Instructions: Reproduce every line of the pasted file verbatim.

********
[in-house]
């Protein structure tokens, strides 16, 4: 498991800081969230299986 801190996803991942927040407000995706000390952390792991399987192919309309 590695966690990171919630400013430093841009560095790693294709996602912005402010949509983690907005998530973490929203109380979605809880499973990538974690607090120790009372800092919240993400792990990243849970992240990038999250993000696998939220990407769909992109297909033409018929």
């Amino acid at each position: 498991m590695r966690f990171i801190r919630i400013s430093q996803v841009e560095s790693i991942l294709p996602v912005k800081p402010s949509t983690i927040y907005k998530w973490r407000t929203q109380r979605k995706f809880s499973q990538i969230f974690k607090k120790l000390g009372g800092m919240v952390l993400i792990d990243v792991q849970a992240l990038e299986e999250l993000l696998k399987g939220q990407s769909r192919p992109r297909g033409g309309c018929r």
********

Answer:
[in-house]
């Protein structure tokens, strides 16, 4: 498991800081969230299986 801190996803991942927040407000995706000390952390792991399987192919309309 590695966690990171919630400013430093841009560095790693294709996602912005402010949509983690907005998530973490929203109380979605809880499973990538974690607090120790009372800092919240993400792990990243849970992240990038999250993000696998939220990407769909992109297909033409018929």
């Amino acid at each position: 498991m590695r966690f990171i801190r919630i400013s430093q996803v841009e560095s790693i991942l294709p996602v912005k800081p402010s949509t983690i927040y907005k998530w973490r407000t929203q109380r979605k995706f809880s499973q990538i969230f974690k607090k120790l000390g009372g800092m919240v952390l993400i792990d990243v792991q849970a992240l990038e299986e999250l993000l696998k399987g939220q990407s769909r192919p992109r297909g033409g309309c018929r």